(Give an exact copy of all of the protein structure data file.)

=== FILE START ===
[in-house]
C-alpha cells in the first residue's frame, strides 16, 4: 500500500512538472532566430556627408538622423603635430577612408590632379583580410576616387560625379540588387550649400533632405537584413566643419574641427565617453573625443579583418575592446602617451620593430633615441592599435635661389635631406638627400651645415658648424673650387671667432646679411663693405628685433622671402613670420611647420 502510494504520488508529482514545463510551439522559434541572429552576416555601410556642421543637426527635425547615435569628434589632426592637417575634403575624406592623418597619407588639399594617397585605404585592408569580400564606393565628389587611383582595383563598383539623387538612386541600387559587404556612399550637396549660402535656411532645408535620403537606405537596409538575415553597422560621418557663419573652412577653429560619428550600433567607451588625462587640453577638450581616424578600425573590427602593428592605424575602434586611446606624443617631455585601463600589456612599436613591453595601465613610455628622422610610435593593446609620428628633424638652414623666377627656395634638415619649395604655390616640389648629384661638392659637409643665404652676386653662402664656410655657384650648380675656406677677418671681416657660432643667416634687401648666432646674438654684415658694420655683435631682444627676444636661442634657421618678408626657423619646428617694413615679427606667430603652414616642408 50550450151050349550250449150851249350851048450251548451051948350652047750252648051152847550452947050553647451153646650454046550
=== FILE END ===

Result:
[in-house]
C-alpha cells in the first residue's frame, strides 16, 4: 500500500512538472532566430556627408538622423603635430577612408590632379583580410576616387560625379540588387550649400533632405537584413566643419574641427565617453573625443579583418575592446602617451620593430633615441592599435635661389635631406638627400651645415658648424673650387671667432646679411663693405628685433622671402613670420611647420 502510494504520488508529482514545463510551439522559434541572429552576416555601410556642421543637426527635425547615435569628434589632426592637417575634403575624406592623418597619407588639399594617397585605404585592408569580400564606393565628389587611383582595383563598383539623387538612386541600387559587404556612399550637396549660402535656411532645408535620403537606405537596409538575415553597422560621418557663419573652412577653429560619428550600433567607451588625462587640453577638450581616424578600425573590427602593428592605424575602434586611446606624443617631455585601463600589456612599436613591453595601465613610455628622422610610435593593446609620428628633424638652414623666377627656395634638415619649395604655390616640389648629384661638392659637409643665404652676386653662402664656410655657384650648380675656406677677418671681416657660432643667416634687401648666432646674438654684415658694420655683435631682444627676444636661442634657421618678408626657423619646428617694413615679427606667430603652414616642408 50550450151050349550250449150851249350851048450251548451051948350652047750252648051152847550452947050553647451153646650454046550